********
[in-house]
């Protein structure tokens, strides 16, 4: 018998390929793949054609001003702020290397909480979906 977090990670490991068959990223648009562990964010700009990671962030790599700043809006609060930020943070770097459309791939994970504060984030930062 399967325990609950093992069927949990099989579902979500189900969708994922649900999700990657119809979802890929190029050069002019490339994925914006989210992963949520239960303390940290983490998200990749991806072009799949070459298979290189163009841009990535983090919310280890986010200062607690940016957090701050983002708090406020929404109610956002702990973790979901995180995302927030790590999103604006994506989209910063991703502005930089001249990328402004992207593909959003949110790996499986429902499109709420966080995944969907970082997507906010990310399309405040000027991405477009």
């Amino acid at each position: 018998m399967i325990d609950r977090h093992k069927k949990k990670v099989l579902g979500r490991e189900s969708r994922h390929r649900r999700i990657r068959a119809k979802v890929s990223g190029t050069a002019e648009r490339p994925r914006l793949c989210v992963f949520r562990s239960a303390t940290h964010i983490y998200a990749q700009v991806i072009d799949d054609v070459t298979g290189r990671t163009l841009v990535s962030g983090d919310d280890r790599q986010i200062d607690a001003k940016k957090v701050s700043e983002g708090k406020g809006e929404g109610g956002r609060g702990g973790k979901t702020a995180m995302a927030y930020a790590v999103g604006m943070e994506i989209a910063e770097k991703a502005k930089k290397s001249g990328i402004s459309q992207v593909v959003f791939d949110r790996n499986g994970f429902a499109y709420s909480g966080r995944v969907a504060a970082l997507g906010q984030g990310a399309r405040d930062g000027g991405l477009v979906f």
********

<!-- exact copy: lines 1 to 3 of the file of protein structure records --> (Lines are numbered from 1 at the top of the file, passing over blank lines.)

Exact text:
[in-house]
């Protein structure tokens, strides 16, 4: 018998390929793949054609001003702020290397909480979906 977090990670490991068959990223648009562990964010700009990671962030790599700043809006609060930020943070770097459309791939994970504060984030930062 399967325990609950093992069927949990099989579902979500189900969708994922649900999700990657119809979802890929190029050069002019490339994925914006989210992963949520239960303390940290983490998200990749991806072009799949070459298979290189163009841009990535983090919310280890986010200062607690940016957090701050983002708090406020929404109610956002702990973790979901995180995302927030790590999103604006994506989209910063991703502005930089001249990328402004992207593909959003949110790996499986429902499109709420966080995944969907970082997507906010990310399309405040000027991405477009």
């Amino acid at each position: 018998m399967i325990d609950r977090h093992k069927k949990k990670v099989l579902g979500r490991e189900s969708r994922h390929r649900r999700i990657r068959a119809k979802v890929s990223g190029t050069a002019e648009r490339p994925r914006l793949c989210v992963f949520r562990s239960a303390t940290h964010i983490y998200a990749q700009v991806i072009d799949d054609v070459t298979g290189r990671t163009l841009v990535s962030g983090d919310d280890r790599q986010i200062d607690a001003k940016k957090v701050s700043e983002g708090k406020g809006e929404g109610g956002r609060g702990g973790k979901t702020a995180m995302a927030y930020a790590v999103g604006m943070e994506i989209a910063e770097k991703a502005k930089k290397s001249g990328i402004s459309q992207v593909v959003f791939d949110r790996n499986g994970f429902a499109y709420s909480g966080r995944v969907a504060a970082l997507g906010q984030g990310a399309r405040d930062g000027g991405l477009v979906f």